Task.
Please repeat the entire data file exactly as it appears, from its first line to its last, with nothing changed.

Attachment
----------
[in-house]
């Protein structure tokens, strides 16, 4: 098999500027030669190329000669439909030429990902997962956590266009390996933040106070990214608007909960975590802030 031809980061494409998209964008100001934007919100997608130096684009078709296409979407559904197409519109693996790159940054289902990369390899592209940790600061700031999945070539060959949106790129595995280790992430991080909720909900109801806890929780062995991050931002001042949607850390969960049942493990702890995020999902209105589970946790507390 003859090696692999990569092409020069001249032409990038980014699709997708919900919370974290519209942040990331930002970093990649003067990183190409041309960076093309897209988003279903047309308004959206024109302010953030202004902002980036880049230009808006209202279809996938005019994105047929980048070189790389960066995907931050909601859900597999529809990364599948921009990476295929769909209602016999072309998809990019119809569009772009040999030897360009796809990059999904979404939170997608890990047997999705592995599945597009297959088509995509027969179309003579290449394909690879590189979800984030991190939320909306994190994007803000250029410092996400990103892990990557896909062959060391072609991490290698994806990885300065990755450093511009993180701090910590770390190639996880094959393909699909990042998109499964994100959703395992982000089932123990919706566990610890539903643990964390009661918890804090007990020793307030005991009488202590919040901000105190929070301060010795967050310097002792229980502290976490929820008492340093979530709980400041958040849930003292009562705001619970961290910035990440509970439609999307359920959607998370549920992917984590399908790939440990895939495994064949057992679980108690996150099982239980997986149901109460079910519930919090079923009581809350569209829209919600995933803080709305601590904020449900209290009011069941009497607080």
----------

[in-house]
């Protein structure tokens, strides 16, 4: 098999500027030669190329000669439909030429990902997962956590266009390996933040106070990214608007909960975590802030 031809980061494409998209964008100001934007919100997608130096684009078709296409979407559904197409519109693996790159940054289902990369390899592209940790600061700031999945070539060959949106790129595995280790992430991080909720909900109801806890929780062995991050931002001042949607850390969960049942493990702890995020999902209105589970946790507390 003859090696692999990569092409020069001249032409990038980014699709997708919900919370974290519209942040990331930002970093990649003067990183190409041309960076093309897209988003279903047309308004959206024109302010953030202004902002980036880049230009808006209202279809996938005019994105047929980048070189790389960066995907931050909601859900597999529809990364599948921009990476295929769909209602016999072309998809990019119809569009772009040999030897360009796809990059999904979404939170997608890990047997999705592995599945597009297959088509995509027969179309003579290449394909690879590189979800984030991190939320909306994190994007803000250029410092996400990103892990990557896909062959060391072609991490290698994806990885300065990755450093511009993180701090910590770390190639996880094959393909699909990042998109499964994100959703395992982000089932123990919706566990610890539903643990964390009661918890804090007990020793307030005991009488202590919040901000105190929070301060010795967050310097002792229980502290976490929820008492340093979530709980400041958040849930003292009562705001619970961290910035990440509970439609999307359920959607998370549920992917984590399908790939440990895939495994064949057992679980108690996150099982239980997986149901109460079910519930919090079923009581809350569209829209919600995933803080709305601590904020449900209290009011069941009497607080």